Will digital signage solve McDonald's woes?
When you are out on a road trip, is McDonald's your first choice? I only go to McDonald's if it's the only choice available. My main reasons for this mindset are the low quality food, poor service and long wait times.
McDonald's recently tried to turn all this around with a massive digital signage and kiosk upgrade to the tune of $6 billion. The restaurant plans to deliver:
- Modernized dining rooms featuring "globally and locally inspired décor."
- Refreshed exteriors.
- New furniture.
- Digital self-order kiosks.
- Remodeled counters centered around new table service.
- Interior and drive-thru digital menu boards.
- Designated curbside pick-up spots for mobile pay customers.
- Expanded McCafé counters with larger display cases.
The real question is whether this upgrade will solve its woes. To understand that, we have to look at what digital signage and interactive kiosks can do and what they can't do.
What they can do
Digital signage can help bring an experience into the 21st century. Customers are used to looking at screens, so deploying screens is just a way to meet their expectations.
However, the most important element in digital signage is how it can improve the customer experience and draw the customer's eye. A bright menu board, for example can be far more pleasing to look at than a static display. The animations can draw customers' attention to a new item on the menu or a discount, which can boost sales.
Kiosks can also deliver more seamless checkout experiences, since customers can order their food directly from the kiosk and receive a ticket for later pickup.
Digital signage is for more than just selling, however. Restaurants can use it to showcase funny videos such as from The Chive, or they can use it with interactive games in the restaurant, such as McDonald's touch tables.
The goal of digital signage is to craft a better experience for the customer so they will come back later and engage with the brand in a deeper manner.
What they can't do
First of all, they can't replace employees. Many people believe that kiosks are a replacement for employees, but they actually boost demand. With kiosks, more customers can order more food, so restaurants like McDonald's need to have more employees in the back end to meet this demand.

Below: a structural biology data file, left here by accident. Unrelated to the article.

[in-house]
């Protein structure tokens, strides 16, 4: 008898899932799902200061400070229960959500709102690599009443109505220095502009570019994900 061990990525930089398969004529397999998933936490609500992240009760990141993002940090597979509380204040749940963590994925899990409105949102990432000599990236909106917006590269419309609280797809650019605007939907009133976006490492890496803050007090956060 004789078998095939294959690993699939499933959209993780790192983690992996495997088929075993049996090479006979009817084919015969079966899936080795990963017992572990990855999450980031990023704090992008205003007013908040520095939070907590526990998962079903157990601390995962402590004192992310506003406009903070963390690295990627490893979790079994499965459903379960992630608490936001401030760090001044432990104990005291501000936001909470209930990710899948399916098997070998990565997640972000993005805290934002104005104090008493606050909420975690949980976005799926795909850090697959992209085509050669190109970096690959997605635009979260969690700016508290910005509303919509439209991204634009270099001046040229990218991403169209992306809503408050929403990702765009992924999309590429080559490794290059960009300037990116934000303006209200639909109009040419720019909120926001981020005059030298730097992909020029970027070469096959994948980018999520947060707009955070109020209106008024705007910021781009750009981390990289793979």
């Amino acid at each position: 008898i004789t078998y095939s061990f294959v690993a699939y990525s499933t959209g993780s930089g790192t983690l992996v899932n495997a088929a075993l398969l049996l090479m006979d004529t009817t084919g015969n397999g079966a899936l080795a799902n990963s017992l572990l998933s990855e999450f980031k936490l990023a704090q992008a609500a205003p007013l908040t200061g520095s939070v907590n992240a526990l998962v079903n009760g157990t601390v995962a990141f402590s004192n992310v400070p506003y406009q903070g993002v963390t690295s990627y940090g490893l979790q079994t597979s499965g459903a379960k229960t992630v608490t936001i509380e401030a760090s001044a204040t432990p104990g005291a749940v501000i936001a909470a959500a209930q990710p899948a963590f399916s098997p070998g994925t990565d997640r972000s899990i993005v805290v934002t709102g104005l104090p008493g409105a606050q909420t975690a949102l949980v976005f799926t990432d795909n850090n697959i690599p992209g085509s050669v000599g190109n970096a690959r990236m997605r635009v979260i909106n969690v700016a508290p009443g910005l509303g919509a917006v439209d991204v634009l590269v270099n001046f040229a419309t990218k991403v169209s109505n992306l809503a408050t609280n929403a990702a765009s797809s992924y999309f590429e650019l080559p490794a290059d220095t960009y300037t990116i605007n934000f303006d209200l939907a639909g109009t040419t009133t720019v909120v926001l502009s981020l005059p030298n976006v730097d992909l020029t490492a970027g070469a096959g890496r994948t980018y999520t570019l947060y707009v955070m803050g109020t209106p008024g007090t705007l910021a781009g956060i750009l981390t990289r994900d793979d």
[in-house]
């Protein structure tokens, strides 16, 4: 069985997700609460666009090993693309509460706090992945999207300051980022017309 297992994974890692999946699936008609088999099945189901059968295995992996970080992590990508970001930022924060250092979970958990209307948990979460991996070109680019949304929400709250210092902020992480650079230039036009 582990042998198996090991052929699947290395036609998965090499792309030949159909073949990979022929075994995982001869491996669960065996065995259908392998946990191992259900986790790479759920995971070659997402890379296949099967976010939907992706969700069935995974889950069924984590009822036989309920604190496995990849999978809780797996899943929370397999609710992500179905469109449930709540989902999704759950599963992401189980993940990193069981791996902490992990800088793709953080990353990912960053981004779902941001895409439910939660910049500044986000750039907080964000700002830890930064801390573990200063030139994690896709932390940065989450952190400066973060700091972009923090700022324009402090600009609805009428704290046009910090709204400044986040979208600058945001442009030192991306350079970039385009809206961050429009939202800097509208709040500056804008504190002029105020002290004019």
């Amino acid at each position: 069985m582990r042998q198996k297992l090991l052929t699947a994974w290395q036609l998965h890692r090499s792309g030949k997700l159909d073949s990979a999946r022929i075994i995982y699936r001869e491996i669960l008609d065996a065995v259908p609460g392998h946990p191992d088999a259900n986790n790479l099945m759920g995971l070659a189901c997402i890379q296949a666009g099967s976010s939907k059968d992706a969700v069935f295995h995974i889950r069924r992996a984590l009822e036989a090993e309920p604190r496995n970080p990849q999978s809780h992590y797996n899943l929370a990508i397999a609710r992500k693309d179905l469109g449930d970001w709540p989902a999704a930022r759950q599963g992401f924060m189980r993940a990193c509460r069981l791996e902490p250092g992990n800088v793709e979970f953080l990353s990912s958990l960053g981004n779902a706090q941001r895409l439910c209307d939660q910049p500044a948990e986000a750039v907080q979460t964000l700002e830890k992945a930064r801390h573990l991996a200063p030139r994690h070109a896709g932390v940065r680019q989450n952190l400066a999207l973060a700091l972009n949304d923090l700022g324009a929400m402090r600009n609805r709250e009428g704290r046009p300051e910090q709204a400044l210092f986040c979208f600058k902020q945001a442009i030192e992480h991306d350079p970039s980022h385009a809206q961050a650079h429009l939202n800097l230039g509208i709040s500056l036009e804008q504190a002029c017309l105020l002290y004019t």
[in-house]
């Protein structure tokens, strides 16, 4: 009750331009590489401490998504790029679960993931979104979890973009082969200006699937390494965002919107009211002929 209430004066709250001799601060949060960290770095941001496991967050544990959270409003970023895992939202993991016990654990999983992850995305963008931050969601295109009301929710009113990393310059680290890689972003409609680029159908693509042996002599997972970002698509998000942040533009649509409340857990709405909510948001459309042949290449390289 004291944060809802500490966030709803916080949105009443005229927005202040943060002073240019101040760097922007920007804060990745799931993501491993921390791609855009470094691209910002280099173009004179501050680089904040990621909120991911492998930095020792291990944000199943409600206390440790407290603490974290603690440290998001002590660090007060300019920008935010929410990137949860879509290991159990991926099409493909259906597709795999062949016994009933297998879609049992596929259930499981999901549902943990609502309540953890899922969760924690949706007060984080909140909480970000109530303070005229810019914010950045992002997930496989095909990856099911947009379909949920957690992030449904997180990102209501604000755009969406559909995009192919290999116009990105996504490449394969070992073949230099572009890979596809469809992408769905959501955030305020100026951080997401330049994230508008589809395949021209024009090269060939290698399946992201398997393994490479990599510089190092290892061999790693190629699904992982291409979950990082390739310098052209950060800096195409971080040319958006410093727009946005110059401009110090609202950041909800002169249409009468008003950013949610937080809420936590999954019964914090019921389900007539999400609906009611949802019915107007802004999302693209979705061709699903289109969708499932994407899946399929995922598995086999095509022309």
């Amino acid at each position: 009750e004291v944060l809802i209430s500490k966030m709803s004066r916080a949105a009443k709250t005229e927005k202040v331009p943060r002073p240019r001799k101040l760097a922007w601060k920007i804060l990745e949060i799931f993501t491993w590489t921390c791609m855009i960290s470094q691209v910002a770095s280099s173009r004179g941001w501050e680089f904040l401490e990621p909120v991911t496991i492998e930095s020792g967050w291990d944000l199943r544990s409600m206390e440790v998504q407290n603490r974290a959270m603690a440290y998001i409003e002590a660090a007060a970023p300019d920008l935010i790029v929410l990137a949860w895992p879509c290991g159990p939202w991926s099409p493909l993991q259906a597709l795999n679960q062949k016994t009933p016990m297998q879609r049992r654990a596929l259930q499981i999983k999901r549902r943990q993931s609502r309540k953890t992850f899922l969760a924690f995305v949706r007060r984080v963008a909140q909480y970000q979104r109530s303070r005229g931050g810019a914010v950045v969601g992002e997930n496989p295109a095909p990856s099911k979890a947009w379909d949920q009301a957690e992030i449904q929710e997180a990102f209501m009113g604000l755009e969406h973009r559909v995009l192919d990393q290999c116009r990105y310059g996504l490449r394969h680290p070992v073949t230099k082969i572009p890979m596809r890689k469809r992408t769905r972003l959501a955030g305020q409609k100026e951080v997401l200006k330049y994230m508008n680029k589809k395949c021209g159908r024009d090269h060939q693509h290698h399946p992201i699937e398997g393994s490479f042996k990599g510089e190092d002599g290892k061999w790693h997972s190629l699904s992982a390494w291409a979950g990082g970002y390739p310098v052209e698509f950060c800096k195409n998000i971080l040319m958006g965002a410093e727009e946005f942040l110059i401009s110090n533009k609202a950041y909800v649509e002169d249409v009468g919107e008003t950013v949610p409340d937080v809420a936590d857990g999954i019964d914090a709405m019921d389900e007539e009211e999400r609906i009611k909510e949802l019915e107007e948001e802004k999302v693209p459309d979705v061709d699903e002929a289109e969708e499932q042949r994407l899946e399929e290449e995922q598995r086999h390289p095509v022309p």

Second of all, digital signage and technology in general cannot revitalize a brand by themselves. If the food still tastes bad, no one will care about the fancy displays. Also, if the kiosks don't work well with your other systems, such as mobile payments or a digital coupon, customers will go somewhere else.
For McDonald's in particular to truly succeed, it will need more than just technological upgrades. It will also need an in-depth plan to boost quality and customer satisfaction. The restaurant needs to rethink who it hires, how much it pays them and how they train them.
Training is an area where displays can help. Displays can showcase reminders of how to make a complex product or offer cleanliness tips. But, if managers aren't following through or slacking on training, then it won't stick.
This is why all businesses, not just restaurants, should adopt broader strategies, which integrate the technology into the overall business and customer service strategies.
McDonald's and other restaurants should not look at technology as a separate tool, but as an integrated part of the overall experience, which succeeds or fails based on how well the other elements of the business perform.
Image via Istock.com.
Bradley Cooper is a Technology Editor for DigitalSignageToday.com and BlockchainTechNews.com. His background is in information technology, advertising, and writing.www